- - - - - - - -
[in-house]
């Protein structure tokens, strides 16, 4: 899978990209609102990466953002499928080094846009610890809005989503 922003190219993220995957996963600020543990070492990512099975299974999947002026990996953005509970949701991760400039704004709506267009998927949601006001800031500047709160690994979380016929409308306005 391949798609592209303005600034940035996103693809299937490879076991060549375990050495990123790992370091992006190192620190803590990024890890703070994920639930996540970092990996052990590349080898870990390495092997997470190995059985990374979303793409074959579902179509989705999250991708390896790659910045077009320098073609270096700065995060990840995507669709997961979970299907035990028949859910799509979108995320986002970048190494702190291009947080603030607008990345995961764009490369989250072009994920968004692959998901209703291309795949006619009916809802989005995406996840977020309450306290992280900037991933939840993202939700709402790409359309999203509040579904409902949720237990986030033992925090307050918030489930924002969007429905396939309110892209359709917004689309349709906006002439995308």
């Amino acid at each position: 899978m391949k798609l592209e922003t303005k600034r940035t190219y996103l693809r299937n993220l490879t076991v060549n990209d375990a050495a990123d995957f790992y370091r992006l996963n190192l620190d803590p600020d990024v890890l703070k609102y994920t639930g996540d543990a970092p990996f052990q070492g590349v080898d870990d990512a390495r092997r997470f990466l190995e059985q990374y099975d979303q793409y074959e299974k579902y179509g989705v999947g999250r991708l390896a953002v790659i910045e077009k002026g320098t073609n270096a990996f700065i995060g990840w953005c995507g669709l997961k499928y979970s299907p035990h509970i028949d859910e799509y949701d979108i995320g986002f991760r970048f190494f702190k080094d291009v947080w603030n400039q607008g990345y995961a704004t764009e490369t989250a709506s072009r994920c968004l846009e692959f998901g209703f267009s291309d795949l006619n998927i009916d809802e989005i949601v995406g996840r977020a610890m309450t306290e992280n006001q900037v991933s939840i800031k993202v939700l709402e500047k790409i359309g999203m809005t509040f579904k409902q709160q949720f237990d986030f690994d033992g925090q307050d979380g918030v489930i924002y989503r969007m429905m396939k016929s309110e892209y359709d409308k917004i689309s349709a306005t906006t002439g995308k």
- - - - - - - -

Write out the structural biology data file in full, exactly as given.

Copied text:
[in-house]
């Protein structure tokens, strides 16, 4: 899978990209609102990466953002499928080094846009610890809005989503 922003190219993220995957996963600020543990070492990512099975299974999947002026990996953005509970949701991760400039704004709506267009998927949601006001800031500047709160690994979380016929409308306005 391949798609592209303005600034940035996103693809299937490879076991060549375990050495990123790992370091992006190192620190803590990024890890703070994920639930996540970092990996052990590349080898870990390495092997997470190995059985990374979303793409074959579902179509989705999250991708390896790659910045077009320098073609270096700065995060990840995507669709997961979970299907035990028949859910799509979108995320986002970048190494702190291009947080603030607008990345995961764009490369989250072009994920968004692959998901209703291309795949006619009916809802989005995406996840977020309450306290992280900037991933939840993202939700709402790409359309999203509040579904409902949720237990986030033992925090307050918030489930924002969007429905396939309110892209359709917004689309349709906006002439995308």
């Amino acid at each position: 899978m391949k798609l592209e922003t303005k600034r940035t190219y996103l693809r299937n993220l490879t076991v060549n990209d375990a050495a990123d995957f790992y370091r992006l996963n190192l620190d803590p600020d990024v890890l703070k609102y994920t639930g996540d543990a970092p990996f052990q070492g590349v080898d870990d990512a390495r092997r997470f990466l190995e059985q990374y099975d979303q793409y074959e299974k579902y179509g989705v999947g999250r991708l390896a953002v790659i910045e077009k002026g320098t073609n270096a990996f700065i995060g990840w953005c995507g669709l997961k499928y979970s299907p035990h509970i028949d859910e799509y949701d979108i995320g986002f991760r970048f190494f702190k080094d291009v947080w603030n400039q607008g990345y995961a704004t764009e490369t989250a709506s072009r994920c968004l846009e692959f998901g209703f267009s291309d795949l006619n998927i009916d809802e989005i949601v995406g996840r977020a610890m309450t306290e992280n006001q900037v991933s939840i800031k993202v939700l709402e500047k790409i359309g999203m809005t509040f579904k409902q709160q949720f237990d986030f690994d033992g925090q307050d979380g918030v489930i924002y989503r969007m429905m396939k016929s309110e892209y359709d409308k917004i689309s349709a306005t906006t002439g995308k």